Project XA

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This article is part of the Tobacco portal on Sourcewatch funded from 2006 - 2009 by the American Legacy Foundation.

Project XA was a long-term research project by Liggett to make a safer cigarette. Liggett spent twelve years and $15 million developing a cigarette that its research showed to be significantly less carcinogenic than its conventional cigarettes. Project XA, also known as the Palladium cigarette, incorporated palladium nitrate into tobacco, which made combustion of the tobacco more thorough and complete, resulting in smoke containing less harmful byproducts.

The project was based on the fact that palladium nitrate acts as a catalyst, causing more complete combustion of the byproducts of pyrolysis (burning). The theory is similar to the one behind palladium spark plugs, which cause gasoline to burn more efficiently in an engine. Palladium nitrate was added to cigarette tobacco, which caused more complete destruction of dangerous byproducts in cigarette smoke.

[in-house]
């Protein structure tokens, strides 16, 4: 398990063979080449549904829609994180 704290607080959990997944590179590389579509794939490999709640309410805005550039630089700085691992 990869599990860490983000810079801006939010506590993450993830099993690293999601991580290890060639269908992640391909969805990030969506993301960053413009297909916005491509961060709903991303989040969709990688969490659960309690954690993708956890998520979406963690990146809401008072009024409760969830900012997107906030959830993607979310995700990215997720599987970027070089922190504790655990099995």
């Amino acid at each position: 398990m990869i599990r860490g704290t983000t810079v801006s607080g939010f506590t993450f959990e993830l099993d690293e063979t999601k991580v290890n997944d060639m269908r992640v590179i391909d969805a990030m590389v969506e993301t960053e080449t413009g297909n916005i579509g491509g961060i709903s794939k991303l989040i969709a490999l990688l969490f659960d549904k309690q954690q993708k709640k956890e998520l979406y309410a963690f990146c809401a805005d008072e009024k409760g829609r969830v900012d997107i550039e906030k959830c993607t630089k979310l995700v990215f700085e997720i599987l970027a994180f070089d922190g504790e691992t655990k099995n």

The project progressed through more than 20 years of R&D, to the point where Liggett started seeking out sources of palladium and stockpiling it to begin commercial production of the cigarettes.

Liggett killed the entire project, though, before marketing the XA cigarette to consumers. According to the United States Proposed Findings of Fact in the case United States v. Philip Morris et al (filed in 1999), Defendant Brown & Williamson threatened Liggett's "very existence" if it marketed the cigarette. B&W also threatened to freeze Liggett out of joint defense agreements and exclude Liggett from the Tobacco Institute. The threat, delivered through B&W's representative on the Tobacco Institute Committee of Counsel, was based on B&W's fear that selling the XA cigarette would be an admission against the interest of all Cigarette Company Defendants. Later, in the late 1980s, R.J. Reynolds told the U.S. Food and Drug Administration that it would not make health-related marketing claims about its Premier Brand Cigarettes because the tobacco industry maintained that "conventional cigarettes are not unsafe, and that it would never reverse this position." Promoting one cigarette as "safer" than others "would be an indictment of the tobacco industry and its longstanding position that conventional cigarettes are not unsafe."[1]

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